Cananea copper mine: An international effort to improve hazardous working conditions in Mexico

Ingrid X. Zubieta, Garrett Brown, Robert Cohen, Enrique Medina

Research output: Contribution to journalArticlepeer-review

2 Scopus citations

Abstract

A team of international occupational health and safety professionals evaluated the working conditions and health status of miners at a giant open-pit copper mine in Cananea, Mexico. Workers in the ore processing plants were exposed to levels of crystalline silica 10 times the Mexican regulatory limit, high levels of acid mist and noise, and numerous safety hazards, including unguarded machinery and malfunctioning 10- and 15-ton cranes. Lung function testing and interviews with physicians showed a substantial percentage of miners with adverse respiratory symptoms including shortness of breath (46%), wheezing (12%), coughing (12%), and elevated sputum production (10%). The mine owner, Grupo Mexico, violated Mexican law by failing to conduct an industrial hygiene survey sufficient to identify, evaluate, and control health hazards including exposure to mineral dust (including silica), acid mists, airborne solvents, high noise levels, high vibration levels, and extreme temperatures.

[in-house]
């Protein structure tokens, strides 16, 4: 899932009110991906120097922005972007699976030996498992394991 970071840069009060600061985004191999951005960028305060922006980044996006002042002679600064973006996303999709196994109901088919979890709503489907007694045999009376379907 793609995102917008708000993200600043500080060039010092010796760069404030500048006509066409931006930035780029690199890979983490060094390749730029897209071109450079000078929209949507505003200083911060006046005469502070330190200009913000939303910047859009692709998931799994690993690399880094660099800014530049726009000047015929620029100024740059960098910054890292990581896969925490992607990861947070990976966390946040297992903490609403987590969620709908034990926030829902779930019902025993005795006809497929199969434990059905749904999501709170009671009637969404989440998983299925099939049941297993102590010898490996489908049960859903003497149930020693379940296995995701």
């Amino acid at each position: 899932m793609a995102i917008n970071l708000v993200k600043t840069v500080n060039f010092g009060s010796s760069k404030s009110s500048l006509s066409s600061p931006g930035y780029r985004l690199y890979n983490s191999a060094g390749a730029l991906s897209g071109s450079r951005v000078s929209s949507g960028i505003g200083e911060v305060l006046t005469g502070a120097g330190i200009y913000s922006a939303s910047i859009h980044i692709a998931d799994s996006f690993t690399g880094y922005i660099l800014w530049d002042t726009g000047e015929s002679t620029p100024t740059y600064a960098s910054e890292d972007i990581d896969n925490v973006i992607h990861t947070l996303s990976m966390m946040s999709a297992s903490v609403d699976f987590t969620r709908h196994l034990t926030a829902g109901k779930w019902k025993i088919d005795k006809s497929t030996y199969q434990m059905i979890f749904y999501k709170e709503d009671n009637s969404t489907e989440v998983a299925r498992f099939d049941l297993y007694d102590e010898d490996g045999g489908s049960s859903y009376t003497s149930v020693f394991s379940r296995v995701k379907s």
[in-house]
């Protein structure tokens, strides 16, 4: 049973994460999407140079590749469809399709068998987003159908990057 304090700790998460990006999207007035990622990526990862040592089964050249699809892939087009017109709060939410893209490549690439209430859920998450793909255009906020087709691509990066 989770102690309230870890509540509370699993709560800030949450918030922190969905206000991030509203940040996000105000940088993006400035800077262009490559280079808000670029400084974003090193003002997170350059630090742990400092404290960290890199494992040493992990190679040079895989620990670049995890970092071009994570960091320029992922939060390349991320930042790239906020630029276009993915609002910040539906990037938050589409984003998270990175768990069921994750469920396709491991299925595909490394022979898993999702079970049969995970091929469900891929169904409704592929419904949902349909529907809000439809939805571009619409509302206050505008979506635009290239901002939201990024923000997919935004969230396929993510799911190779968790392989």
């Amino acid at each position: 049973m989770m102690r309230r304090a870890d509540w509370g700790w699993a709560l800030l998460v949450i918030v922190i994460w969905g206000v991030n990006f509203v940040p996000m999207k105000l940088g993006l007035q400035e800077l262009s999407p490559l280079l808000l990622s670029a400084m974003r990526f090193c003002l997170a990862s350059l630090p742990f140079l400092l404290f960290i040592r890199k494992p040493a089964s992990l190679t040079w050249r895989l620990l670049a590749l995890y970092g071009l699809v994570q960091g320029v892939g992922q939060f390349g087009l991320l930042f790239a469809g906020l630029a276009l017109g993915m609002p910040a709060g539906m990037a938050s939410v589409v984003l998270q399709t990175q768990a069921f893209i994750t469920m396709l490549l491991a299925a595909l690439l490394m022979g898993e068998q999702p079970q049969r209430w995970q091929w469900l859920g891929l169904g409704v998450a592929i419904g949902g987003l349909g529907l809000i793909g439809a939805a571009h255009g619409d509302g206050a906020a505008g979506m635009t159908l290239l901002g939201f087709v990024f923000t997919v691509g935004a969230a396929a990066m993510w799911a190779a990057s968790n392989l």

Original languageEnglish (US)
Pages (from-to)14-20
Number of pages7
JournalInternational Journal of Occupational and Environmental Health
Volume15
Issue number1
DOIs
StatePublished - Jan 1 2009

Keywords

  • International OHS
  • Mexico
  • Mine operations
  • Respiratory illnesses
  • Silica exposure

ASJC Scopus subject areas

  • Public Health, Environmental and Occupational Health

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